COACH: FRANK IVY
1937 RECORD: W 3, L 9, 6TH
1958 EXHIBITIONS: W 3, L 2, T 1
A lack of really great receivers may handicap the Chicago Cardinal offense this year. Lamar McHan, a competent quarterback, has Gern Nagler and Max Boydston at ends, Ollie Matson at halfback as his principal targets. No one of them ranks with the topflight receivers in the league. McHan will find his targets getting out more quickly from Pop Ivy's double-wing T, which posts the halfbacks a yard outside of the ends and a yard back; whether this formation will compensate for the lack of adequate pass-protection blocking is doubtful.
Ollie Matson, who played most of the 1957 season underweight after a bout with Asian flu, is healthy again. At 210, Matson is a big halfback who runs like a sprinter and hits like a fullback. He's probably the most respected running back in professional football. Mel Hammack has replaced Johnny Olszewski at fullback; he is a strong blocker and a journeyman runner. The Cardinal running is helped considerably by the addition of Rookie John Crow of Texas A&M, who shares a halfback post with veteran Joe Childress. King Hill, the Rice quarterback, lends depth to the end and backfield corps, since he plays either position, plus defensive halfback.
Bobby Joe Conrad, who kicked his first field goal in the All-Star Game this August, will kick field goals for the Cardinals, but his most valuable contribution to the team may come at defensive halfback, where the Cards were notably weak last year. Moving into a combination which includes veteran Dick Lane, Conrad can make a tremendous difference in the Chicago pass defense. Poor rushing of the passer hurts, too.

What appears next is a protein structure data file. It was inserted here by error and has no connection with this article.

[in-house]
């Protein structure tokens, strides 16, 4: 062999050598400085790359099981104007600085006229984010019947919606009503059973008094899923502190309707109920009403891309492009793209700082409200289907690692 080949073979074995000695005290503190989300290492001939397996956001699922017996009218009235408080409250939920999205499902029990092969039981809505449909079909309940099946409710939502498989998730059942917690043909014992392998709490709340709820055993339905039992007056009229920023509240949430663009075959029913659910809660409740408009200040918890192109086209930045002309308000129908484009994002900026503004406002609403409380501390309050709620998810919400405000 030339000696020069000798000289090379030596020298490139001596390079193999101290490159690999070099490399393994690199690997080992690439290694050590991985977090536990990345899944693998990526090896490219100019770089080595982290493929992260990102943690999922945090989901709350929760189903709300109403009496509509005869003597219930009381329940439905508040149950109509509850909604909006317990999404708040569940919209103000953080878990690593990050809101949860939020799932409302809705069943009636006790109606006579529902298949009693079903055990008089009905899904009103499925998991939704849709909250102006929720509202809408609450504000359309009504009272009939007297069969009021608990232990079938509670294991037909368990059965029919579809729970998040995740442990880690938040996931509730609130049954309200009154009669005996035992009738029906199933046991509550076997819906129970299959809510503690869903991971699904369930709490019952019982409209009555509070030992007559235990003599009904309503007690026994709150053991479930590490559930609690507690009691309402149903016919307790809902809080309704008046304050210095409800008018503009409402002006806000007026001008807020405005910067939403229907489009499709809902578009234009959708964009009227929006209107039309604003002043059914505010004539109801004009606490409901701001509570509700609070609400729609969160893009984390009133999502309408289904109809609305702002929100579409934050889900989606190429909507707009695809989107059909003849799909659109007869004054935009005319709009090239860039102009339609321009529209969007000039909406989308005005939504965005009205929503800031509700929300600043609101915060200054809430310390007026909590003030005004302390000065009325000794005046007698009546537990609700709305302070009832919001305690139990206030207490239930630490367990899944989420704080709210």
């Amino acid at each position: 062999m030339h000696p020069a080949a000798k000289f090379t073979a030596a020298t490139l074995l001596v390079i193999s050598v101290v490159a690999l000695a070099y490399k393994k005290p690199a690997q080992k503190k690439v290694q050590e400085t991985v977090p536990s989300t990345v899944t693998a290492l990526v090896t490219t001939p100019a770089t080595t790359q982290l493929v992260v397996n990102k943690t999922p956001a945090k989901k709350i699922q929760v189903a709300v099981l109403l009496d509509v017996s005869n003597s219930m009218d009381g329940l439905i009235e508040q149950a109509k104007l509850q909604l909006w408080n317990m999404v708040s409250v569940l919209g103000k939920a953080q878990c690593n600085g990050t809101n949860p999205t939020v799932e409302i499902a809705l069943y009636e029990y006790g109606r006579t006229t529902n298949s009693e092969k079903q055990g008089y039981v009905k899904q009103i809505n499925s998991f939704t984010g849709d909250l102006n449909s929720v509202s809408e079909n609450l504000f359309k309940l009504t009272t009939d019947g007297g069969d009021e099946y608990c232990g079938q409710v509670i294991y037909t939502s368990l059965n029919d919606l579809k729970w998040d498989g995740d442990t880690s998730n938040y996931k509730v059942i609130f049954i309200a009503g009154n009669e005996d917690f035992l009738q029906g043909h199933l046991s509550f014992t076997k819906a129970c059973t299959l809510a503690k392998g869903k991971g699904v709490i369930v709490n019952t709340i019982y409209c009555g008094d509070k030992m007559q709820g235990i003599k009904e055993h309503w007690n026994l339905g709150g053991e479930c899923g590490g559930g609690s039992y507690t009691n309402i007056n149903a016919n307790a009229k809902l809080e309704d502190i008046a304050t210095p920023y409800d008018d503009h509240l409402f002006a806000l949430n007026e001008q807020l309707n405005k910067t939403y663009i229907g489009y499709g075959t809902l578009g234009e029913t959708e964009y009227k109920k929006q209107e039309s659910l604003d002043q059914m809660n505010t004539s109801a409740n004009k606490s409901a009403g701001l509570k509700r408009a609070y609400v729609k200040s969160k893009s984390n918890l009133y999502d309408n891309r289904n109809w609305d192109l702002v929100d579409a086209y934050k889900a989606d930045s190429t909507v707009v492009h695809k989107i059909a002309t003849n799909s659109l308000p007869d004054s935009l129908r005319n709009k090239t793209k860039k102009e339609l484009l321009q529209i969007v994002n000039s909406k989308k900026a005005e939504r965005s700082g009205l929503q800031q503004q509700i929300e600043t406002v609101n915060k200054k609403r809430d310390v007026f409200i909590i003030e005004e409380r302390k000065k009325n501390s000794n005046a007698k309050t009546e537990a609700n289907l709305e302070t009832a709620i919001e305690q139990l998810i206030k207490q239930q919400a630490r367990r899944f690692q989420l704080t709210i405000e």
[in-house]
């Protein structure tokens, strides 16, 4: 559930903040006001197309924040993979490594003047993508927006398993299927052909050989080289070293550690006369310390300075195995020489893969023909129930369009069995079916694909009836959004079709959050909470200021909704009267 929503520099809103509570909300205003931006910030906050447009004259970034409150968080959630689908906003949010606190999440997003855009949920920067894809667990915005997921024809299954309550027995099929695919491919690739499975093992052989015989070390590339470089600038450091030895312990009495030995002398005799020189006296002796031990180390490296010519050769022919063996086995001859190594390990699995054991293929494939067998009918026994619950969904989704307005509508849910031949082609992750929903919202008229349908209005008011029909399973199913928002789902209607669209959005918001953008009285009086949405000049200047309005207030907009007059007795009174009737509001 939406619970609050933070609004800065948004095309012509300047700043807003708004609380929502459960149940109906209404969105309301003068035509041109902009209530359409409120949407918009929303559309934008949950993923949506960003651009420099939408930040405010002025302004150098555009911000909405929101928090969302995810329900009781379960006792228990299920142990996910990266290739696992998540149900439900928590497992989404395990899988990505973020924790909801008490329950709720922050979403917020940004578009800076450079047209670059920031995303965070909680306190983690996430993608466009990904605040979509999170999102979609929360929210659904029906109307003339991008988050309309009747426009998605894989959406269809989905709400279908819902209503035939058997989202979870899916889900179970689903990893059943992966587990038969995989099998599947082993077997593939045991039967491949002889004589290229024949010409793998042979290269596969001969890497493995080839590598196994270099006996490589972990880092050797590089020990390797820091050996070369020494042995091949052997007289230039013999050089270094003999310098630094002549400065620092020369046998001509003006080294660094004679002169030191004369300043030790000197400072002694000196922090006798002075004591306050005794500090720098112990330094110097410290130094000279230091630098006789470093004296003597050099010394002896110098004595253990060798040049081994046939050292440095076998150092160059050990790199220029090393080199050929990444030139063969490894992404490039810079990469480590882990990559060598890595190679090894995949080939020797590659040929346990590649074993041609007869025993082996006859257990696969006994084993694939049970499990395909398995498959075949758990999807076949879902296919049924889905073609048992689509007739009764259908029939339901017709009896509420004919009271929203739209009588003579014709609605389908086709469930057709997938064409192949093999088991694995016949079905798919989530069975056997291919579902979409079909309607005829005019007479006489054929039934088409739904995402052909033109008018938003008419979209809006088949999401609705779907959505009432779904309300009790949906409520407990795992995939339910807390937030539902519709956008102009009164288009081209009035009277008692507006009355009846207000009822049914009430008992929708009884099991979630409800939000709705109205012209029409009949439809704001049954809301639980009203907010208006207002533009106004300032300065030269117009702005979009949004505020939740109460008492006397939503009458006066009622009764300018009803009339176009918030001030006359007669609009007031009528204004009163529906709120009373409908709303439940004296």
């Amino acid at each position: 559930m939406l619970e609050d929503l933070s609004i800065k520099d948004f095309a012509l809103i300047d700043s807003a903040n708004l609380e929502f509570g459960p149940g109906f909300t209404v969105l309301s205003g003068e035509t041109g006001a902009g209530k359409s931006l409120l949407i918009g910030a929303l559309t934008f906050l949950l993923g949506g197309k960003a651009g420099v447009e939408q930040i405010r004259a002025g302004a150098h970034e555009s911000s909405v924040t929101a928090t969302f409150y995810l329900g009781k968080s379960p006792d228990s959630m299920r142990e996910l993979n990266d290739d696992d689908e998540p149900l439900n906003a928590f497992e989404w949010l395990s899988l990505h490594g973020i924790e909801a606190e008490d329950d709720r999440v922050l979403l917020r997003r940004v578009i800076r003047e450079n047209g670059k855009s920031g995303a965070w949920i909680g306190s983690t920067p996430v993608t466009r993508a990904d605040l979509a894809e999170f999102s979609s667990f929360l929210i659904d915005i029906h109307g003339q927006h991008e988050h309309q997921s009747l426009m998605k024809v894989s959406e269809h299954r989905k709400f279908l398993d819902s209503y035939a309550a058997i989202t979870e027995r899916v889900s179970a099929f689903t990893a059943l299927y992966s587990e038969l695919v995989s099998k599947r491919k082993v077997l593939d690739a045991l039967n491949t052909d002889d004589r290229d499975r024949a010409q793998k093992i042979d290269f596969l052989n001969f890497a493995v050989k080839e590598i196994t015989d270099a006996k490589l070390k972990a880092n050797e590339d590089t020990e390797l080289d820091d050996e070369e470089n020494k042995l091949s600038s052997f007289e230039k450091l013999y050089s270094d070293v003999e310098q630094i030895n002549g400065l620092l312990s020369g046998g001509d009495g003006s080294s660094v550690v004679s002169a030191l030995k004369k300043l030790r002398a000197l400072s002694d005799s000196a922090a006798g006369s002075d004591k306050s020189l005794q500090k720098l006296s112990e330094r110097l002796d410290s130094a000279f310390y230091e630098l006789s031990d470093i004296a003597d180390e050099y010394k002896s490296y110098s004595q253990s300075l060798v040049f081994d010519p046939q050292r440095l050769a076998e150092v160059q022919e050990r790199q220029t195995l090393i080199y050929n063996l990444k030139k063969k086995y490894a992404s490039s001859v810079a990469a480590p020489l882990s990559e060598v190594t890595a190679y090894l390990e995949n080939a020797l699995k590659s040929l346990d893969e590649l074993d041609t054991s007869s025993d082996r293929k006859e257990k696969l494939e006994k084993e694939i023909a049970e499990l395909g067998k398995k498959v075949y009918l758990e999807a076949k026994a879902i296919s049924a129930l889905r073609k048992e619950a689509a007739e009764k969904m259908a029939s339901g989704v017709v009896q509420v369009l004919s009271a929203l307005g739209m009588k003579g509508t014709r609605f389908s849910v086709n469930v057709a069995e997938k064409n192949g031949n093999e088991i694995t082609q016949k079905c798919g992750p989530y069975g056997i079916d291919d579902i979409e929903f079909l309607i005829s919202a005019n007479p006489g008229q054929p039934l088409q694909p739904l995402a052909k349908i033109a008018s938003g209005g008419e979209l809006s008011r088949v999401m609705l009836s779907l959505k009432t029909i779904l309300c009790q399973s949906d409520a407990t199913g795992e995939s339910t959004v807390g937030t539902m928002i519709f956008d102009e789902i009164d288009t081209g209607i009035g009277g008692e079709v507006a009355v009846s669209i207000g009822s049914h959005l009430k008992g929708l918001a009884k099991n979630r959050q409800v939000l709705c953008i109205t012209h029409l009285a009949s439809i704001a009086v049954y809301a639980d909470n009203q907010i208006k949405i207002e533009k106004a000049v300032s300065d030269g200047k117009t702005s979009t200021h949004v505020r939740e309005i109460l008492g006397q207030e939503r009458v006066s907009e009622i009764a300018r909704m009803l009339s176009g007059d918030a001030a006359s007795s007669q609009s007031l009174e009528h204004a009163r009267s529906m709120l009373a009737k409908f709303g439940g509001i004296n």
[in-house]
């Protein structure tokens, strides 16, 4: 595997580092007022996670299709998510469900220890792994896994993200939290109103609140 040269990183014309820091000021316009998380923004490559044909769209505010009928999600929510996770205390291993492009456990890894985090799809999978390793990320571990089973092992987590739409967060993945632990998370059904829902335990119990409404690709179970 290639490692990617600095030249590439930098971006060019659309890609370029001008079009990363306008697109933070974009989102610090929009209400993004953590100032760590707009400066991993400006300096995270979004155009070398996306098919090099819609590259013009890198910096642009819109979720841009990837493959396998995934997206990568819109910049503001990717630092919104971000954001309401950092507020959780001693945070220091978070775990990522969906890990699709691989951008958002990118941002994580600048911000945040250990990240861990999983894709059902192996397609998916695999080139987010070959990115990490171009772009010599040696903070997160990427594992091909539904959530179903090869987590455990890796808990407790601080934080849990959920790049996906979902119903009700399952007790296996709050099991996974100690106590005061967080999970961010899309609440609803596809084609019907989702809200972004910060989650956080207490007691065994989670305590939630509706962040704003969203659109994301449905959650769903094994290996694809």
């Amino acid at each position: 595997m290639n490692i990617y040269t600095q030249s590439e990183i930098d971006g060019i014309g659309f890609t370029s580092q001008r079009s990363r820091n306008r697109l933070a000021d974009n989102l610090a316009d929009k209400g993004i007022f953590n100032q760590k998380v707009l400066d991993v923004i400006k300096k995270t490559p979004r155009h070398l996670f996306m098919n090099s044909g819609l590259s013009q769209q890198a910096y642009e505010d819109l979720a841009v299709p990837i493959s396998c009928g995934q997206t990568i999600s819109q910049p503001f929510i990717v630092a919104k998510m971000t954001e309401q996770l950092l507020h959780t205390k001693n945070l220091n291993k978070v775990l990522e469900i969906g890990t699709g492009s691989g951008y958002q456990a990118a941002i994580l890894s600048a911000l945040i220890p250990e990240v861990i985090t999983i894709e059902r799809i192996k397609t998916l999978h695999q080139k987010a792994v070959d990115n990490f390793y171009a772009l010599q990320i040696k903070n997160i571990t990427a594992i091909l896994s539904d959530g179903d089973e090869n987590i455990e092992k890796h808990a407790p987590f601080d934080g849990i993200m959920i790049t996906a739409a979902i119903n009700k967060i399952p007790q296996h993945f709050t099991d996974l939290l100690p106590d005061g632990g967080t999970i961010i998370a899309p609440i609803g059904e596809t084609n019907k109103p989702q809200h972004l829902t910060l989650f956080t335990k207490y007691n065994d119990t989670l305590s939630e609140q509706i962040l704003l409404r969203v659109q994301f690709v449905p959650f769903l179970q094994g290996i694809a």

The Cardinals have a massive, nearly immovable front line keyed by Leo Sugar. Lack of speed in the immediate secondary may hurt.
With a new coach and a new offense, the Cardinals may have a certain element of surprise going for them in early games. However, the team has defects on defense which will have to be remedied by trades or by judicious drafting—a long process.
COACH: PAUL BROWN
1957 RECORD: W 9, L 2, T 1, 1ST
(LOST TO DETROIT FOR LEAGUE CHAMPIONSHIP)
1958 EXHIBITIONS: W 3, L 3, T 0
Milt Plum, who has the demanding job of making Cleveland fans and Paul Brown forget Otto Graham, may do it this year. Not that Plum will reach the perfection of the old Brown quarterback so quickly; he'll have a team with so explosive an offensive potential that it may erase the memory of even the best of previous Brown teams. Tremendous running will make the Brown passing even more dangerous, and it was strong enough anyway with Plum and Jim Ninowski, the All-Star sensation, throwing to topnotch receivers Ray Renfro, Preston Carpenter, Bobby Mitchell (another All-Star ace) and Frank Clarke.